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Lesson 17 Using SQL to write SQL
Objective Use SQL and SQL*Plus together to automatically generate scripts.

Generating scripts in Oracle

One of the most powerful things a DBA can do with SQL*Plus is to write SQL scripts that generate other SQL scripts and thus allow you to operate on large groups of objects at once. To illustrate, let'ssay you have a number of tables that are interrelated using foreign-key[1] constraints You need to load data into those tables, and you want to temporarily disable all the constraints until you are done. What you need to do is execute this command for each foreign-key constraint:

ALTER TABLE table_name DISABLE CONSTRAINT
constraint_name;

If you had 1,000 tables with several constraints each, you would have a lot of typing to do. Instead, you can make things easy by executing the following commands:

SET LINESIZE 130
SET PAGESIZE 0
SPOOL disable_all_constraints.sql
SELECT 'ALTER TABLE ' || table_name 
       || ' DISABLE CONSTRAINT ' || constraint_name
       || ';'
FROM user_constraints
WHERE CONSTRAINT_TYPE='R';
SPOOL OFF

Setting the LINESIZE to 130 ensures that long table or constraint names won't cause the output to wrap. Setting the PAGESIZE to zero inhibits the display of any page or column titles. After executing these commands, you will have a file named disable_all_constraints.sql that contains all the ALTER TABLE commands necessary to disable all your foreign-key constraints. Then you just execute that file (using the @ command), and you are have disabled all the constraints. You could have 10,000 constraints to disable, and you could do it all with the nine lines shown here.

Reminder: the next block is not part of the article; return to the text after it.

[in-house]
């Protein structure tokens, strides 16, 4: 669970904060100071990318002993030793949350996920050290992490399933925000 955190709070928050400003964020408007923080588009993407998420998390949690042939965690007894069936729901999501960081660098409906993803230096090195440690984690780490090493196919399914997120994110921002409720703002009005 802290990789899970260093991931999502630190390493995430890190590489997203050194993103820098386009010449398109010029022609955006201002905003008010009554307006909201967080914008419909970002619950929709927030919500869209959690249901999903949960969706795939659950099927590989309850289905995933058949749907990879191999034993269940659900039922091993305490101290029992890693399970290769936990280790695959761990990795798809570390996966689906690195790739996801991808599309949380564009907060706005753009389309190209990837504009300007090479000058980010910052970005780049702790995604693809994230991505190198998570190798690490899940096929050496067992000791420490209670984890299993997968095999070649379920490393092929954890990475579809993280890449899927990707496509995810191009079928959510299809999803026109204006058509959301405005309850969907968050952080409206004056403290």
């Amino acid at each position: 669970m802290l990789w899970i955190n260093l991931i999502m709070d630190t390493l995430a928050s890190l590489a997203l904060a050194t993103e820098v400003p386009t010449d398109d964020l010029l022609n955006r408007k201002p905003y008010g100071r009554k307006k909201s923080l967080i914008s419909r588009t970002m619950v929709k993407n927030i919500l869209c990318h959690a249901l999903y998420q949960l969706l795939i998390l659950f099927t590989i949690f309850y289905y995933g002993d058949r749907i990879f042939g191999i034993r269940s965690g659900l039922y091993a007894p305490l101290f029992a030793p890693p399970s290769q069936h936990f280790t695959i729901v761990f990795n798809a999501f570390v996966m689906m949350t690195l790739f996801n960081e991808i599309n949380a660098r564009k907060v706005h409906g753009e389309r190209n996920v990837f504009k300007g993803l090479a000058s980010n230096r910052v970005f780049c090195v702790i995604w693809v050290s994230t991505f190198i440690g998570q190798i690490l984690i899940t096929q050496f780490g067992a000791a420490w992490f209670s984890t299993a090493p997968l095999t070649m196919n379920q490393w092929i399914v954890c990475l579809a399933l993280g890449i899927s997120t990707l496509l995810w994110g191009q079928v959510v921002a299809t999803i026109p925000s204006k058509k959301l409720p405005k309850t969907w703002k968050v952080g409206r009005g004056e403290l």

You can see how powerful this SQL technique is. You are limited only by your ability to write a WHERE clause that identifies the group of objects you want to affect.

Writing Scripts with a System Editor

Your operating system may have one or more text editors that you can use to write scripts. You can run your operating system's default text editor without leaving the SQL*Plus command-line by entering the EDIT command.
You can use the SQL*Plus DEFINE command to define the variable, _EDITOR, to hold the name of your preferred text editor. For example, to define the editor used by EDIT to be vi, enter the following command:

DEFINE _EDITOR = vi

You can include an editor definition in your user or site profile so that it is always enabled when you start SQL*Plus.
To create a script with a text editor, enter EDIT followed by the name of the file to edit or create, for example:
EDIT SALES

EDIT adds the filename extension. SQL to the name unless you specify the file extension. When you save the script with the text editor, it is saved back into the same file. EDIT lets you create or modify scripts.
You must include a semicolon at the end of each SQL command and a slash (/) on a line by itself after each PL/SQL block in the file. You can include multiple SQL commands and PL/SQL blocks in a script.
[1]foreign-key: A field, or a set of fields, in a table that reference a record in another table. Foreign keys are often used in parent-child relationships. In an order-entry system, for example, line-item records would typically have one or more fields (the foreign-key) that identified the parent order record.